With much of Massachusetts wilting under heat-wave conditions this week, a new initiative is aimed at getting people to reduce pollution and energy costs by paying attention to when they use electricity, not just how much they consume.
The Shave the Peak program was launched last week by Mass Energy Consumers Alliance and its Rhode Island-based partner organization, People’s Power and Light. Consumers who sign up for the free program receive text alerts when a particularly hot day is expected to send people running for their air conditioners, putting pressure on the electric grid. The text messages encourage consumers to scale back their own power usage during these predicted hours of high demand, and it offers tips on how to do that.
“It’s not just about lowering energy consumption in a day — it’s paying attention to when you use energy,” said Larry Chretien, executive director of Mass Energy Consumers Alliance and People’s Power and Light.
During hot weather, consumers are advised to trim power usage between 3 p.m. and 8 p.m. Set the temperature on your air conditioner to 72, Chretien suggested, and hold off on doing laundry or running the dishwasher until the next morning. Turn off unneeded lights and avoid charging computers or electric vehicles during the five-hour peak window.
“We’re not trying to deprive people,” Chretien said. “We’re just trying to make people more cognizant.”
Why do peak demand hours matter more than other hours? It has to do with the way the power supply is managed. An organization called ISO New England administers the region’s electricity market, making sure the supply at any given moment matches up to demand.
To keep costs down, ISO New England first deploys the power available at the lowest cost, generally from renewable sources and then from nuclear plants. Natural gas plants come next, then coal and oil, which are the most expensive and the dirtiest.
When more expensive sources come online, all of the power supply sources reap the same, higher price.
For example, a wind farm may initially charge nothing for the power it supplies — because it has no fuel costs and other ways of making money — but when a natural gas plant charging $20 per megawatt hour comes online at the same time because of increased demand, the wind farm will also receive that price.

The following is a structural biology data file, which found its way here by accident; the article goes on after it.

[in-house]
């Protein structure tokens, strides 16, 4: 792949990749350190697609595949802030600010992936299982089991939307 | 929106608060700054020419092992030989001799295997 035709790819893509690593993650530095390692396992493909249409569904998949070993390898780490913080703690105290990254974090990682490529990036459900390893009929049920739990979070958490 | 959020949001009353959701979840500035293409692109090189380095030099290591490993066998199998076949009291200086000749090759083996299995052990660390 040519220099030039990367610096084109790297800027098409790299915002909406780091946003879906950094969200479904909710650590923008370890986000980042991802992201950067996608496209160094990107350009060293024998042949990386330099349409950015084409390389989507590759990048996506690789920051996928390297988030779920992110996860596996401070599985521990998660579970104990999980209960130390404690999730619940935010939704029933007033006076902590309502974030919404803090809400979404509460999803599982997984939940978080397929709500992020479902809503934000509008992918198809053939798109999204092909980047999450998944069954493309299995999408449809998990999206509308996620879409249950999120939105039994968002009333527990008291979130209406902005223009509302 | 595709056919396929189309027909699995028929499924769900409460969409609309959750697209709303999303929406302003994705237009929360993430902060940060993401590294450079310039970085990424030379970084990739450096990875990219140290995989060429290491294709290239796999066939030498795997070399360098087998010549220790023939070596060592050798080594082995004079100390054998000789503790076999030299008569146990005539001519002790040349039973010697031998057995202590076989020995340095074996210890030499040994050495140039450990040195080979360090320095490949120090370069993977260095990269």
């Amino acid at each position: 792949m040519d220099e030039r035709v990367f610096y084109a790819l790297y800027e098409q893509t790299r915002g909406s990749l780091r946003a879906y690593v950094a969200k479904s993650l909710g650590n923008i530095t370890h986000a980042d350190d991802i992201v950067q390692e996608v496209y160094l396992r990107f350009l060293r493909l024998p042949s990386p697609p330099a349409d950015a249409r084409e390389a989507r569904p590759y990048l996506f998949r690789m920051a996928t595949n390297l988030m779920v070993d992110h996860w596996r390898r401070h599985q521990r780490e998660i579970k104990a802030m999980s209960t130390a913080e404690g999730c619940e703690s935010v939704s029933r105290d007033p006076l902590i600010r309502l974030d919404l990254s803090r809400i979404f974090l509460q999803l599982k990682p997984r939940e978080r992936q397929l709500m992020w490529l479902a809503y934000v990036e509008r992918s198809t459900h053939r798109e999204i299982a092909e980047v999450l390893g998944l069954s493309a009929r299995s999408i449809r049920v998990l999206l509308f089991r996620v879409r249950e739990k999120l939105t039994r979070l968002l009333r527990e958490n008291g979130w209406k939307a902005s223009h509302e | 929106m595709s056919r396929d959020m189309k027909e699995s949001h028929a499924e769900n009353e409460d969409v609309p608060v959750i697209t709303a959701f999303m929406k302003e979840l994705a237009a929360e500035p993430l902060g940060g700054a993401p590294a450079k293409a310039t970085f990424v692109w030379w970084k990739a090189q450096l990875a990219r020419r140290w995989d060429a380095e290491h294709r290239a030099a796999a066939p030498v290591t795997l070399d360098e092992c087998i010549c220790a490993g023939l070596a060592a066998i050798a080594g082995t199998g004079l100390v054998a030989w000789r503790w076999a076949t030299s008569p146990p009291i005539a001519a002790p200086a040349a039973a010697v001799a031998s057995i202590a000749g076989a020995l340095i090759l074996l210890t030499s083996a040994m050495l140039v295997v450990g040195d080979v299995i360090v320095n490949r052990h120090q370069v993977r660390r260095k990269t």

So when demand spikes, so do costs and pollution.
From 2013 to 2015 in Massachusetts, the most expensive 10 percent of energy hours accounted for 40 percent of the cost to ratepayers — some $3 billion — according to a report released by the Massachusetts Department of Energy Resources.
“That’s a reasonable amount of hours that we can do something about,” Chretien said.
The Shave the Peak initiative was born last year at Brown University, when three friends interested in energy policy started looking into the effects of peak demand hours. They decided to create a program that would allow consumers to make a difference, rather than waiting for action from regulators or utilities.
“You don’t need the policymakers or the regulators,” said Kai Salem, one of the program’s creators. “You can do something now.”
Salem worked last summer as an intern at People’s Power and Light, and introduced the project to Chretien. He embraced the idea.
So far, only 400 subscribers are receiving the alerts. But with the reach of Mass Energy Consumers Alliance and People’s Power and Light now behind the initiative, Chretien and Salem hope to grow that number substantially. (You can sign up for alerts at massenergy.org/shavethepeak.)
“The economic and environmental benefits of shaving the peak are just enormous,” Chretien said. “We can make a collective impact.”